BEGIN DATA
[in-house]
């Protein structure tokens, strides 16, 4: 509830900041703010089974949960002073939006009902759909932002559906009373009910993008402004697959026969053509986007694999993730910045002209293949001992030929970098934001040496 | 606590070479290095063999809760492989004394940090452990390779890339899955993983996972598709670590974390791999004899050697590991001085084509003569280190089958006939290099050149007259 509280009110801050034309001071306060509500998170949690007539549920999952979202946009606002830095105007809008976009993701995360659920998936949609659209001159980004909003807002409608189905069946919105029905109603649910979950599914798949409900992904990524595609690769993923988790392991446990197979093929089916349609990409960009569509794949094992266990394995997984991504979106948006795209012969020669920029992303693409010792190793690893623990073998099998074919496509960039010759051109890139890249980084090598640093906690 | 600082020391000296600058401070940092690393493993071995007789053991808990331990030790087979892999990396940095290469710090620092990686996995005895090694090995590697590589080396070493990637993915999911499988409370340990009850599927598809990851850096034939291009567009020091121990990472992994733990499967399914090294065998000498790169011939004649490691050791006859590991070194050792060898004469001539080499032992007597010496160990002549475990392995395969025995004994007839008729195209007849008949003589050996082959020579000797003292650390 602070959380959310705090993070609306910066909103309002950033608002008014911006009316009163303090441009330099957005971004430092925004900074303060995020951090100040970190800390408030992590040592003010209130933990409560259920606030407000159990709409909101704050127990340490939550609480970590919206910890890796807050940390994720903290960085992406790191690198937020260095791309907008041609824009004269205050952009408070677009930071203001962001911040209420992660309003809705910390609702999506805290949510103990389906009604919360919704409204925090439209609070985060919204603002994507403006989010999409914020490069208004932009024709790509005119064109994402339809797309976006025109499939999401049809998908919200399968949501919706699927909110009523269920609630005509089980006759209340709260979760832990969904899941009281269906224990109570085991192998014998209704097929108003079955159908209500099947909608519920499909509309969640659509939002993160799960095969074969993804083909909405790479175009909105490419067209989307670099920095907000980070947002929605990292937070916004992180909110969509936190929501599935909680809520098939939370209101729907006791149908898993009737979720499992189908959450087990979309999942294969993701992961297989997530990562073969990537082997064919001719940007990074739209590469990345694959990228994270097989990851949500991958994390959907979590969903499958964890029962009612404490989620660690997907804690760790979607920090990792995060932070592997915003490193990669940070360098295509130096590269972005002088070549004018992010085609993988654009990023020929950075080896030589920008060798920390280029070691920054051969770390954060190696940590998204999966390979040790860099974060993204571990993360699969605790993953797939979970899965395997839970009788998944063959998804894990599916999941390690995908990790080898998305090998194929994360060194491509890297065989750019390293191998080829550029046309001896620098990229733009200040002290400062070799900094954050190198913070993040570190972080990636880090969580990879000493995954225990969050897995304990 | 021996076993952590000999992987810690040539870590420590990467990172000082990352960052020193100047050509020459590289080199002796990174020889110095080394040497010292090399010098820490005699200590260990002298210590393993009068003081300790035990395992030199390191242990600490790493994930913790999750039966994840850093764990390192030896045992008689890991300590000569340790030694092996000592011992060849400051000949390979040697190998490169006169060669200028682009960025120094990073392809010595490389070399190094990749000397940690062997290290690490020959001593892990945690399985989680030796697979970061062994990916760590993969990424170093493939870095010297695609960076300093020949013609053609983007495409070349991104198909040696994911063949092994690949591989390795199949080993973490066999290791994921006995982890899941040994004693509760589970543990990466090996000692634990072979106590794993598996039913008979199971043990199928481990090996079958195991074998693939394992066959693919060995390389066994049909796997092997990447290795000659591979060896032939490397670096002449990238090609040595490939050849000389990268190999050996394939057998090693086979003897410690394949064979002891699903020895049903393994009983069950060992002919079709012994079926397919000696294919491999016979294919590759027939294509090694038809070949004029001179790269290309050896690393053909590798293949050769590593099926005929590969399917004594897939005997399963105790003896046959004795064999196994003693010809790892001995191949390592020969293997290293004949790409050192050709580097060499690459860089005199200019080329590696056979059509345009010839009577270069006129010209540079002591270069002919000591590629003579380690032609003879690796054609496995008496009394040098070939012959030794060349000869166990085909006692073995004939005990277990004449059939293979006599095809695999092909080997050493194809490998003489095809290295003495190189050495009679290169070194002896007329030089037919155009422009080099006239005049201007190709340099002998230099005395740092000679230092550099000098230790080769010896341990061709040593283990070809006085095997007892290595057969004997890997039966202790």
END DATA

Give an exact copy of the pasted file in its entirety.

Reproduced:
[in-house]
């Protein structure tokens, strides 16, 4: 509830900041703010089974949960002073939006009902759909932002559906009373009910993008402004697959026969053509986007694999993730910045002209293949001992030929970098934001040496 | 606590070479290095063999809760492989004394940090452990390779890339899955993983996972598709670590974390791999004899050697590991001085084509003569280190089958006939290099050149007259 509280009110801050034309001071306060509500998170949690007539549920999952979202946009606002830095105007809008976009993701995360659920998936949609659209001159980004909003807002409608189905069946919105029905109603649910979950599914798949409900992904990524595609690769993923988790392991446990197979093929089916349609990409960009569509794949094992266990394995997984991504979106948006795209012969020669920029992303693409010792190793690893623990073998099998074919496509960039010759051109890139890249980084090598640093906690 | 600082020391000296600058401070940092690393493993071995007789053991808990331990030790087979892999990396940095290469710090620092990686996995005895090694090995590697590589080396070493990637993915999911499988409370340990009850599927598809990851850096034939291009567009020091121990990472992994733990499967399914090294065998000498790169011939004649490691050791006859590991070194050792060898004469001539080499032992007597010496160990002549475990392995395969025995004994007839008729195209007849008949003589050996082959020579000797003292650390 602070959380959310705090993070609306910066909103309002950033608002008014911006009316009163303090441009330099957005971004430092925004900074303060995020951090100040970190800390408030992590040592003010209130933990409560259920606030407000159990709409909101704050127990340490939550609480970590919206910890890796807050940390994720903290960085992406790191690198937020260095791309907008041609824009004269205050952009408070677009930071203001962001911040209420992660309003809705910390609702999506805290949510103990389906009604919360919704409204925090439209609070985060919204603002994507403006989010999409914020490069208004932009024709790509005119064109994402339809797309976006025109499939999401049809998908919200399968949501919706699927909110009523269920609630005509089980006759209340709260979760832990969904899941009281269906224990109570085991192998014998209704097929108003079955159908209500099947909608519920499909509309969640659509939002993160799960095969074969993804083909909405790479175009909105490419067209989307670099920095907000980070947002929605990292937070916004992180909110969509936190929501599935909680809520098939939370209101729907006791149908898993009737979720499992189908959450087990979309999942294969993701992961297989997530990562073969990537082997064919001719940007990074739209590469990345694959990228994270097989990851949500991958994390959907979590969903499958964890029962009612404490989620660690997907804690760790979607920090990792995060932070592997915003490193990669940070360098295509130096590269972005002088070549004018992010085609993988654009990023020929950075080896030589920008060798920390280029070691920054051969770390954060190696940590998204999966390979040790860099974060993204571990993360699969605790993953797939979970899965395997839970009788998944063959998804894990599916999941390690995908990790080898998305090998194929994360060194491509890297065989750019390293191998080829550029046309001896620098990229733009200040002290400062070799900094954050190198913070993040570190972080990636880090969580990879000493995954225990969050897995304990 | 021996076993952590000999992987810690040539870590420590990467990172000082990352960052020193100047050509020459590289080199002796990174020889110095080394040497010292090399010098820490005699200590260990002298210590393993009068003081300790035990395992030199390191242990600490790493994930913790999750039966994840850093764990390192030896045992008689890991300590000569340790030694092996000592011992060849400051000949390979040697190998490169006169060669200028682009960025120094990073392809010595490389070399190094990749000397940690062997290290690490020959001593892990945690399985989680030796697979970061062994990916760590993969990424170093493939870095010297695609960076300093020949013609053609983007495409070349991104198909040696994911063949092994690949591989390795199949080993973490066999290791994921006995982890899941040994004693509760589970543990990466090996000692634990072979106590794993598996039913008979199971043990199928481990090996079958195991074998693939394992066959693919060995390389066994049909796997092997990447290795000659591979060896032939490397670096002449990238090609040595490939050849000389990268190999050996394939057998090693086979003897410690394949064979002891699903020895049903393994009983069950060992002919079709012994079926397919000696294919491999016979294919590759027939294509090694038809070949004029001179790269290309050896690393053909590798293949050769590593099926005929590969399917004594897939005997399963105790003896046959004795064999196994003693010809790892001995191949390592020969293997290293004949790409050192050709580097060499690459860089005199200019080329590696056979059509345009010839009577270069006129010209540079002591270069002919000591590629003579380690032609003879690796054609496995008496009394040098070939012959030794060349000869166990085909006692073995004939005990277990004449059939293979006599095809695999092909080997050493194809490998003489095809290295003495190189050495009679290169070194002896007329030089037919155009422009080099006239005049201007190709340099002998230099005395740092000679230092550099000098230790080769010896341990061709040593283990070809006085095997007892290595057969004997890997039966202790």